Promoting fair and equitable research partnerships is a clear priority for GCRF research. The 2017 Rapid Review of GCRF by the International Commission for Aid Impact (the UK aid watchdog) identified both North/South partnership and Value for Money as areas in need of strengthening. In practice, these priorities are likely to find themselves in conflict, which suggests developing a framework that links VfM to equity from the outset of a project is critical to both project success and justifying costs.

Many (if not all) of the outputs, outcomes & impacts that are promised in GCRF contracts will depend on strong North – South partnership – and if the partnership proves to be inequitable and ineffective, it impedes the delivery of results. There will be many important areas of ‘conflict’ like this over the life of a GCRF contract, and programme managers need to be able to understand where trade-offs are being made and clearly articulate the logic of each decision in VfM terms.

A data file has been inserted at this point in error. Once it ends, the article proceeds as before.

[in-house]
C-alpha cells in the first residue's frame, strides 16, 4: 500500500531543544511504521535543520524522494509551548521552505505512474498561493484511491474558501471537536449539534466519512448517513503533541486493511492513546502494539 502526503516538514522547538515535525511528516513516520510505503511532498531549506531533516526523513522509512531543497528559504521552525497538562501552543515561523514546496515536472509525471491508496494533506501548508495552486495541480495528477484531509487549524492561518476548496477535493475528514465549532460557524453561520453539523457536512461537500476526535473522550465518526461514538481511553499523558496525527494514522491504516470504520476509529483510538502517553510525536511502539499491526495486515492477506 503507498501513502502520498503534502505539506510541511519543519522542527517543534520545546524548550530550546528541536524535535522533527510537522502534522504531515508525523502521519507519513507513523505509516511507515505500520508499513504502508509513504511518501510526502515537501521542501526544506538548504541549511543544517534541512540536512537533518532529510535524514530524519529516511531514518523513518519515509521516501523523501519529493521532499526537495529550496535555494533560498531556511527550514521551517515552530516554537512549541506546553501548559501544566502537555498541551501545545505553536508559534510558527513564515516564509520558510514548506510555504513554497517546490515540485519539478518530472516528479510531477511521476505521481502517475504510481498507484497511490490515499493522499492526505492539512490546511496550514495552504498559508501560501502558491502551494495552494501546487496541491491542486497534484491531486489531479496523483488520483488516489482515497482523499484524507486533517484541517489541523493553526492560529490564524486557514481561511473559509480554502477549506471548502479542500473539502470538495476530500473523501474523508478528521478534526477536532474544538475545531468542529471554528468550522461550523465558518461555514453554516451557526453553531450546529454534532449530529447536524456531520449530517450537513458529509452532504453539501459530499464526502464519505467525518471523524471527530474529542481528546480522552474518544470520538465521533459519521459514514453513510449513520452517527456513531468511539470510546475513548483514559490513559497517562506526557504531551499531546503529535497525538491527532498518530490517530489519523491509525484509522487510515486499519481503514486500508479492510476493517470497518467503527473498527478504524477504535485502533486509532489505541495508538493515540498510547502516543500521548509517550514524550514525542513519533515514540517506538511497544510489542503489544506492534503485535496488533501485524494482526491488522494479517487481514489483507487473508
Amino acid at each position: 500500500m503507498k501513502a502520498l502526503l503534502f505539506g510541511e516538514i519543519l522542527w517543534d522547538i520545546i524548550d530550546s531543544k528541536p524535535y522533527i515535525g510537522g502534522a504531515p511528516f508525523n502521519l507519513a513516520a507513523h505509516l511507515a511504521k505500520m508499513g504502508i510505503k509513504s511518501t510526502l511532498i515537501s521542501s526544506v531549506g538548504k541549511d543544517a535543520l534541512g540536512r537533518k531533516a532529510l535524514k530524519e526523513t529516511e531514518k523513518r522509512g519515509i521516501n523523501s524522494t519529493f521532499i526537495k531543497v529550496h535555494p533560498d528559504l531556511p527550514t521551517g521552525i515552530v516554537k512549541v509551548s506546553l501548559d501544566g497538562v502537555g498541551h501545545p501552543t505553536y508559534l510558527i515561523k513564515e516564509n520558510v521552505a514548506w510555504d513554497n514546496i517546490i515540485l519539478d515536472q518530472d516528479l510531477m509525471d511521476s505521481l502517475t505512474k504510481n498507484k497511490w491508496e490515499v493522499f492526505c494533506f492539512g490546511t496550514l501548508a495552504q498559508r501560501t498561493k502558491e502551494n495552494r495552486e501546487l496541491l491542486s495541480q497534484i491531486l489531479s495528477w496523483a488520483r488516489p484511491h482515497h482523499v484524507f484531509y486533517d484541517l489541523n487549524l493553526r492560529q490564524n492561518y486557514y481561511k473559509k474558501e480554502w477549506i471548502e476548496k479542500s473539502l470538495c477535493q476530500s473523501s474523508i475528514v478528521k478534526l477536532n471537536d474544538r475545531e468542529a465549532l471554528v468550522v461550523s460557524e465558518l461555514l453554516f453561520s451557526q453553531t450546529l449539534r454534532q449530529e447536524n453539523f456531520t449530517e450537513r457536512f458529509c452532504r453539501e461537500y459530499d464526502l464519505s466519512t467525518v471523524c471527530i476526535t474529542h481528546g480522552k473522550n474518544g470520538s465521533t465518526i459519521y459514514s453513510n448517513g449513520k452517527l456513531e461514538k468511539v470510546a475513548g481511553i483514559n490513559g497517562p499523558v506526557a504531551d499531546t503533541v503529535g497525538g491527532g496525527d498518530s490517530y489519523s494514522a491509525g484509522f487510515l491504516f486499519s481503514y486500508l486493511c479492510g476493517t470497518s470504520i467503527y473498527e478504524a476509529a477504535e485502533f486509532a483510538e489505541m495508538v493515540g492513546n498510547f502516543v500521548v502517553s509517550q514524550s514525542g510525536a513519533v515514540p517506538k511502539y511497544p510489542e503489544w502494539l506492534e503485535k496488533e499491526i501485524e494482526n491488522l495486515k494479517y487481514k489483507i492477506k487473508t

This is where a strong, participatory Theory of Change becomes essential – especially when the theoretical logic of your project or programme has been used to create a monitoring and evaluation system that tracks the right things, in the right way, at the right time. It is the strongest possible way of articulating the various, interconnected components of a project or programme, and of illustrating the trade-offs to be made between economy, efficiency, effectiveness & equity.

Trust us… in pushing back against the sceptics, DFID’s Value for Money framework may turn out to be your best friend!


Image Credit: stevepb via Pixabay (Licensed under CC0 licence)

Note: This article gives the views of the author, and not the position of the LSE Impact Blog, nor of the London School of Economics. Please review our comments policy if you have any concerns on posting a comment below

About the authors

Valeria Izzi was the Impact and Learning Specialist in the ESPA Directorate. She has a background as a researcher and practitioner in international development, working with UN agencies and NGOs. She is now an independent consultant working on policy-oriented research, impact and theory-based Monitoring, Evaluation and Learning. 

Becky Murray was the Impact Manager in the ESPA Directorate. She has a background in impact practice in the UK and internationally, having worked in the private, Government, and NGO sectors. Becky has recently joined LTS International as a Senior Consultant. 

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Posted In: Higher education | Knowledge exchange | Research evaluation | Research funding | Research policy